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First half of year busiest time for buzzing little pollinators

Spring is officially here. The sun is shinning, and the flowers are beginning to bloom attracting hundreds of bees to the area.

Area residents can hear the buzzing sound as the bees work to build hives and search for their next source of pollen.

While the buzzing might be a nuisance, some area residents have grown to appreciate the benefits bees offer such as honey, wax, pollination services and much more.

According to Jim Zeigler, a member of the Halifax County Beekeeper’s Association, the county is home to over 100 apiaries, and a majority of these beekeepers are members of the Halifax County Beekeeper Association.

The association is comprised of 45 members dedicated to providing bees for pollination needs of the emerging fruit and vegetable operations in the county and Southside Virginia.

In addition to pollination services, the association provides educational, programs and mentoring needs to beekeepers.

“We have also served as an outreach for farmers and the general public alike on the value of honeybee pollination in our
geographical area. Assistance with swarm capture, bee removal and educational programs has been a sponsored service by our members. Our organization has primarily served Halifax County, but it also reaches into Mecklenburg, Charlotte, Campbell and Pittsylvania counties as well as parts of North Carolina,” Zeigler said. 

Members remove bees from people’s property on a best effort basis when it is safe for the owner, the beekeeper and in the best interest of the bees. 

“We are always available to make the assessment on removals and provide consultation to property owners with bee problems or needs,” Ziegler added.

Halifax County has a mix of beekeepers, he added, ranging from those who just have one or two hives to a couple who has 80 to 100 hives or more.  

The county has no commercial beekeepers who earn a living solely on operating a full-time bee keeping business.

Those with only a few beehives are considered hobbyists, and those in the county with over 50 hives are considered sideliners.

“Our hobby beekeepers just keep bee colonies for their own pleasure, pollination of their gardens and flowers and a bit of honey for their own use. Folks with 10 or more hives may sell a small amount of honey, beeswax and possibly an occasional pollination service for a local orchard or vegetable farmer. We also have members who make soaps and cosmetics with beeswax,” Zeigler said. “Our sideline beekeepers typically place honey in local country stores or fruit stands, have pollination contracts with growers and provide a more extensive service of bee removal, swarm capture and some bee sales.”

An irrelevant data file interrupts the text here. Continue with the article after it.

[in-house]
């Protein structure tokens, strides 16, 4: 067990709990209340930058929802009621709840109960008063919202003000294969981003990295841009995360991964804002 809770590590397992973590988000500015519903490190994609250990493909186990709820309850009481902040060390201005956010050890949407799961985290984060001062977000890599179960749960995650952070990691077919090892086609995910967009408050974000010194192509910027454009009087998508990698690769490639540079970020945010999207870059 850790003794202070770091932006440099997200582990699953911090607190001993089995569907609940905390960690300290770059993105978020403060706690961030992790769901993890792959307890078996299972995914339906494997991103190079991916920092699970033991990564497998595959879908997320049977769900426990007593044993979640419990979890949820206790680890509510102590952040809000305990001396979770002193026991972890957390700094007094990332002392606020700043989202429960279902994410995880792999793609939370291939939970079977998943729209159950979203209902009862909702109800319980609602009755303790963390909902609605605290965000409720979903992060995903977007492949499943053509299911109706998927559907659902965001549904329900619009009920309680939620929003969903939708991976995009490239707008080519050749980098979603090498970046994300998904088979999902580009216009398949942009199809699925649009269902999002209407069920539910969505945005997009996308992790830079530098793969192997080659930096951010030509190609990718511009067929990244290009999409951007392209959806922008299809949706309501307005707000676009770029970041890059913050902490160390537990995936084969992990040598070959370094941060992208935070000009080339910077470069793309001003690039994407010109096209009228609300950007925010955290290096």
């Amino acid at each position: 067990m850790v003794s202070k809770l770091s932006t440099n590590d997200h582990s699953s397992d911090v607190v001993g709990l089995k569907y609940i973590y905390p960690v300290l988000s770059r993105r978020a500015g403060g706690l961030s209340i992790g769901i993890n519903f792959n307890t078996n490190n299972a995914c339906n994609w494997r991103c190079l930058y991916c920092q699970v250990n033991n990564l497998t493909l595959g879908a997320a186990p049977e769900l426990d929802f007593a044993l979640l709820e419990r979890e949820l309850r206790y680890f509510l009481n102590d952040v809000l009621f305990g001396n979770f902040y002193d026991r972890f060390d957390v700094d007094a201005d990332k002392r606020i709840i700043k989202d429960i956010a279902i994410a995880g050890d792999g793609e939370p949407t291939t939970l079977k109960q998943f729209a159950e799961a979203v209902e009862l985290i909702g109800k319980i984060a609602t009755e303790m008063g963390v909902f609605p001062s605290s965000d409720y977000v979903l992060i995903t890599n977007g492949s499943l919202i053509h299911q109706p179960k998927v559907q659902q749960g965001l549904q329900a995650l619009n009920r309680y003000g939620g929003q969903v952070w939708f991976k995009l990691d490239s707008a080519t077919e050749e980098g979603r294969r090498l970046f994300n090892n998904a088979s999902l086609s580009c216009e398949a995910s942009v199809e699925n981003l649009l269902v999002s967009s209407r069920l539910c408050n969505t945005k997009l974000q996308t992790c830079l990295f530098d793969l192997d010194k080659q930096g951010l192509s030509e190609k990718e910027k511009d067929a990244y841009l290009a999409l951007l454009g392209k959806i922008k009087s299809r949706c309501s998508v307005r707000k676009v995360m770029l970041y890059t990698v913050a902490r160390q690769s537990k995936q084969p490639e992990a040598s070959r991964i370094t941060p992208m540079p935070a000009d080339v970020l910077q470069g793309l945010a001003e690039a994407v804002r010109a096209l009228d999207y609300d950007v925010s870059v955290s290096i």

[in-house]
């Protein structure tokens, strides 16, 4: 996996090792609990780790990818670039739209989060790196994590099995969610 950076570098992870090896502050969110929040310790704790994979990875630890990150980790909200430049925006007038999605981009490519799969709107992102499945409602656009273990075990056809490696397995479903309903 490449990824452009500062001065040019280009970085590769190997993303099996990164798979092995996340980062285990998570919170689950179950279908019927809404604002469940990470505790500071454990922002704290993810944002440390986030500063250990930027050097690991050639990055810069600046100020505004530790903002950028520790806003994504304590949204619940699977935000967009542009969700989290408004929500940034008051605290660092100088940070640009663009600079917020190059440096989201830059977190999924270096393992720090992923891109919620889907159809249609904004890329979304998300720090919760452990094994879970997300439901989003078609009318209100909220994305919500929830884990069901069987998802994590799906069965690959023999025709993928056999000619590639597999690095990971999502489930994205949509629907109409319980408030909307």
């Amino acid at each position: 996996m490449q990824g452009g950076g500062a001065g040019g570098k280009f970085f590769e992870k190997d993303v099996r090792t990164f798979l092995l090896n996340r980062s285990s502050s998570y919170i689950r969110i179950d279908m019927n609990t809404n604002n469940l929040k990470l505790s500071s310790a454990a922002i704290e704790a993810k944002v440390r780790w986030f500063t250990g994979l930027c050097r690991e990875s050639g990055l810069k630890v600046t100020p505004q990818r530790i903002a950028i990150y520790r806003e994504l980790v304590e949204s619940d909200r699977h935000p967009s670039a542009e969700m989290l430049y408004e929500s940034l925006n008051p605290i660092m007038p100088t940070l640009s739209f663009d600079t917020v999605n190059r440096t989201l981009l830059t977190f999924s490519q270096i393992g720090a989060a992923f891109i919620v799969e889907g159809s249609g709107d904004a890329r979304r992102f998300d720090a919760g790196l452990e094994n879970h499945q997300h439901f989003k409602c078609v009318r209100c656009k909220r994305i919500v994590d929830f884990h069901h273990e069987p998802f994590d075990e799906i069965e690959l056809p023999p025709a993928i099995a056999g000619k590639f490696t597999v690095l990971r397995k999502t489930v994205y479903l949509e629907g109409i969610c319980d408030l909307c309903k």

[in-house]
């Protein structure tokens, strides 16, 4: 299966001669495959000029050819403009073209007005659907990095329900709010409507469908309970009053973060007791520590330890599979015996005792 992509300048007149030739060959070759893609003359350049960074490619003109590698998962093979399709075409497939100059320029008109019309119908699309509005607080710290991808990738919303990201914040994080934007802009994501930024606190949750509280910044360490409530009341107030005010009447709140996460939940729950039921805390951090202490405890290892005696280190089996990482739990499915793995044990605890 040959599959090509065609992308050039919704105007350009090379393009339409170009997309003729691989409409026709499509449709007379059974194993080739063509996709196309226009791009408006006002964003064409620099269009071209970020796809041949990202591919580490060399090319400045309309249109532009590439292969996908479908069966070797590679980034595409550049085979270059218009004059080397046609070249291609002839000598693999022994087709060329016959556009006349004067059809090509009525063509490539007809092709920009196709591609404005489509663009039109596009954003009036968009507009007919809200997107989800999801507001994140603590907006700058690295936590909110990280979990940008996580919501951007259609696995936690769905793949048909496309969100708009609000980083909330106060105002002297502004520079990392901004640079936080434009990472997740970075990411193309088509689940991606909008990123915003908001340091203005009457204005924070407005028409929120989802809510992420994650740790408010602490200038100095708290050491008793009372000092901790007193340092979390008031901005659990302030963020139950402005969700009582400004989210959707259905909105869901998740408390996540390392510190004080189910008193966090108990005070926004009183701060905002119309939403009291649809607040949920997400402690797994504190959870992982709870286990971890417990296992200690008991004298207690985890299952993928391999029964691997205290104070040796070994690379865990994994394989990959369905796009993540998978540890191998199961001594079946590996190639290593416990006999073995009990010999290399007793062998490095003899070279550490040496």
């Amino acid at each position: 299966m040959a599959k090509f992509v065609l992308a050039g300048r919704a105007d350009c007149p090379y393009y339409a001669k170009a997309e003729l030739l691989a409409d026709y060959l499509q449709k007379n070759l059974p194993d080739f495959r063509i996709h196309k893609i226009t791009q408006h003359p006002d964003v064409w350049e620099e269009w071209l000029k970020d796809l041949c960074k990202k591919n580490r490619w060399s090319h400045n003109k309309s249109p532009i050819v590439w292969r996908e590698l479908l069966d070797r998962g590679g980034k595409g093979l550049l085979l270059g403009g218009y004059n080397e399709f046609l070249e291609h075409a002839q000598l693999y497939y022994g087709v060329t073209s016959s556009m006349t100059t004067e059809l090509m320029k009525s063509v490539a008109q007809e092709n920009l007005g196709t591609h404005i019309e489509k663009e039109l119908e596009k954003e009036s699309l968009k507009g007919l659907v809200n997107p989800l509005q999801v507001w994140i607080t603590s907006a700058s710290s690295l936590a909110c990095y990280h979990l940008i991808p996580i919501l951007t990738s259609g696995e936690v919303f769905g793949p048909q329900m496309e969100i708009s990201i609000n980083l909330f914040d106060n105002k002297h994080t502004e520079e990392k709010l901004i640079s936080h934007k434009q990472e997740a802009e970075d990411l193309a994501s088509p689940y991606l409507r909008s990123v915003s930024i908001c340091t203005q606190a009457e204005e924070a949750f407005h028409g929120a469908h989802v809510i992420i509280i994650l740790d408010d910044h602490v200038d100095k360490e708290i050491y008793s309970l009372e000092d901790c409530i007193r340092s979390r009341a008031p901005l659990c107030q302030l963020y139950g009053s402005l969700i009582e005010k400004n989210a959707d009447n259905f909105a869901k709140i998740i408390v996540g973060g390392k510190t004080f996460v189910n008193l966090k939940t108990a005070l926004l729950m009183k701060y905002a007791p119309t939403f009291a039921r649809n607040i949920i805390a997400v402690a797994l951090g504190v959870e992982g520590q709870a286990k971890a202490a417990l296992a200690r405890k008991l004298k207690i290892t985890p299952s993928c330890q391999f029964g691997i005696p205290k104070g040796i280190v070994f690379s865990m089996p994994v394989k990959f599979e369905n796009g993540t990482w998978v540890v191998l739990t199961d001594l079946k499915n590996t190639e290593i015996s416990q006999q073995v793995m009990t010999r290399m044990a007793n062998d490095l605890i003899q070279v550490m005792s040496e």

According to Zeigler, given a wide range of internal and external parasites, viruses, spore diseases, etc. that affect the honeybee, colony management is a constant duty for today’s beekeeper.

As with any other form of agriculture, it requires very broad and proactive management practices to keep bee colonies alive and functioning, he explained. 

“The world also has re-awakened to the nutritional and medicinal value of honey, pollen, propolis (bee glue) and many other aspects of what’s in the hive,” Zeigler said.

Bees have three seasonal cycles. Build up, which is growing their colony population from approximately 4,000 to 6,000 in January to 30,000 or 40,000 by early May.

  Nectar Flow, which primarily occurs in mid-April through the end of June, and Dearth, which comes in July/August through year-end, which is typically a timeframe with little nectar and pollen being brought into the hive. 

According to Zeigler, the first six months of the year in Southside Virginia is the busiest time for bees and beekeepers.

Bees are a very active and thorough pollinators, he added. They work the blooms on trees, bushes, flowers and plants at just the right time to ensure the plant sets its fruit. Also, because of the thorough nature of their pollination activity, the fruit grows healthy and tasty with minimal stunting and genetic blemish. 

“Remember, with 30 to 40 thousand bees in a strong hive, they can pollinate a lot of blooms in one day,” Zeigler said.  “Many fruits and vegetables produce up to one third additional volume yield with the use of honeybee pollination.”  

Zeigler noted bees naturally bring nectar back to the hive to satisfy their needs for growing babies, making comb, energy to heat and cool the colony and provide honey reserves to nourish the colony through the winter.  

Inside the hive, the temperature remains approximately 95 degrees around the bee cluster summer and winter.

“It’s a big climate control job. Excess honey is managed with the beekeeper staying ahead of the bees with empty honey boxes placed on the hive at critical times,” Zeigler said. “This allows a well-managed operation to pull honey for the beekeeper’s use without affecting the colony’s natural needs. In times of shortage, the beekeeper provides sugar water to the colony to help the bees maintain their reserves.”

 According to Zeigler, he and Gene Riddle share the honor of currently having the most bee colonies at work in the county.

“Gene has been keeping bees for decades and is well known as ‘the beeman’ across several counties of the Southside. Gene and I both sell honey, capture swarms and remove bees as a community service. We also both provide pollination services for local farmers and help new beekeepers get started,” Ziegler said.

The beekeeping association member owns 11 apiaries across the county and has been in business for 12 years.

“I sell honey, wax, bees, provide pollination services for apples in Nelson County and Reese’s Farms in Scottsburg.  I also capture swarms and remove bees from houses,” Zeigler said. “One of my pleasures is mentoring approximately 40 new beekeepers to help them on their way to becoming successful.”